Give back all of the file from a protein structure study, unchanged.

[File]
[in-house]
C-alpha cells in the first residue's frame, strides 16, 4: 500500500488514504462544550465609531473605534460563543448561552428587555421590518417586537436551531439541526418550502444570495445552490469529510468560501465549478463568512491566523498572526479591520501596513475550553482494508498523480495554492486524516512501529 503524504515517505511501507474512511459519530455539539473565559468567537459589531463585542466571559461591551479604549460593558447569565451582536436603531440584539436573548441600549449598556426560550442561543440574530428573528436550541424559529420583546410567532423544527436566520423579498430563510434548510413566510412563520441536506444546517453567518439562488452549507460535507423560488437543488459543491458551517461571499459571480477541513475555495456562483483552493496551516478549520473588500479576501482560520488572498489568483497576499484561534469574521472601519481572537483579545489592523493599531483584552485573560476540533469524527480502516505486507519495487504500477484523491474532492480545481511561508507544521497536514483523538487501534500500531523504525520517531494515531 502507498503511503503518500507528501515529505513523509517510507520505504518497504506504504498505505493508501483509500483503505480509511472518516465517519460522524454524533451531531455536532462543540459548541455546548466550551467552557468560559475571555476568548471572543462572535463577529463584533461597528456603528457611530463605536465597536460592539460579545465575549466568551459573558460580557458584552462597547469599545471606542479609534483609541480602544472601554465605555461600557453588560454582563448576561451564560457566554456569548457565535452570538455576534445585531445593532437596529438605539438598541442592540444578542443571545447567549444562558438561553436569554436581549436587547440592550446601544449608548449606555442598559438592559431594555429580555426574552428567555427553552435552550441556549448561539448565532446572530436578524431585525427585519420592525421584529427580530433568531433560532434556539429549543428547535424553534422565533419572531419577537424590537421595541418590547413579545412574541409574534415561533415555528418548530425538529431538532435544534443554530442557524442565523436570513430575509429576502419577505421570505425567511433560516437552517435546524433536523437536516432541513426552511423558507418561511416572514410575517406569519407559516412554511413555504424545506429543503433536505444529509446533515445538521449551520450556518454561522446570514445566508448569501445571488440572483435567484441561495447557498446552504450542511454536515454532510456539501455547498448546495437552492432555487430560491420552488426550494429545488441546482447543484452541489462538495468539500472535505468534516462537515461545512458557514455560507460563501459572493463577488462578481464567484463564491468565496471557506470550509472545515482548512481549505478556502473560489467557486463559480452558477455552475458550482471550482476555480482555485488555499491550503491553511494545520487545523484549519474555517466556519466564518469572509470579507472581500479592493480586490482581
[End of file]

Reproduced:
[in-house]
C-alpha cells in the first residue's frame, strides 16, 4: 500500500488514504462544550465609531473605534460563543448561552428587555421590518417586537436551531439541526418550502444570495445552490469529510468560501465549478463568512491566523498572526479591520501596513475550553482494508498523480495554492486524516512501529 503524504515517505511501507474512511459519530455539539473565559468567537459589531463585542466571559461591551479604549460593558447569565451582536436603531440584539436573548441600549449598556426560550442561543440574530428573528436550541424559529420583546410567532423544527436566520423579498430563510434548510413566510412563520441536506444546517453567518439562488452549507460535507423560488437543488459543491458551517461571499459571480477541513475555495456562483483552493496551516478549520473588500479576501482560520488572498489568483497576499484561534469574521472601519481572537483579545489592523493599531483584552485573560476540533469524527480502516505486507519495487504500477484523491474532492480545481511561508507544521497536514483523538487501534500500531523504525520517531494515531 502507498503511503503518500507528501515529505513523509517510507520505504518497504506504504498505505493508501483509500483503505480509511472518516465517519460522524454524533451531531455536532462543540459548541455546548466550551467552557468560559475571555476568548471572543462572535463577529463584533461597528456603528457611530463605536465597536460592539460579545465575549466568551459573558460580557458584552462597547469599545471606542479609534483609541480602544472601554465605555461600557453588560454582563448576561451564560457566554456569548457565535452570538455576534445585531445593532437596529438605539438598541442592540444578542443571545447567549444562558438561553436569554436581549436587547440592550446601544449608548449606555442598559438592559431594555429580555426574552428567555427553552435552550441556549448561539448565532446572530436578524431585525427585519420592525421584529427580530433568531433560532434556539429549543428547535424553534422565533419572531419577537424590537421595541418590547413579545412574541409574534415561533415555528418548530425538529431538532435544534443554530442557524442565523436570513430575509429576502419577505421570505425567511433560516437552517435546524433536523437536516432541513426552511423558507418561511416572514410575517406569519407559516412554511413555504424545506429543503433536505444529509446533515445538521449551520450556518454561522446570514445566508448569501445571488440572483435567484441561495447557498446552504450542511454536515454532510456539501455547498448546495437552492432555487430560491420552488426550494429545488441546482447543484452541489462538495468539500472535505468534516462537515461545512458557514455560507460563501459572493463577488462578481464567484463564491468565496471557506470550509472545515482548512481549505478556502473560489467557486463559480452558477455552475458550482471550482476555480482555485488555499491550503491553511494545520487545523484549519474555517466556519466564518469572509470579507472581500479592493480586490482581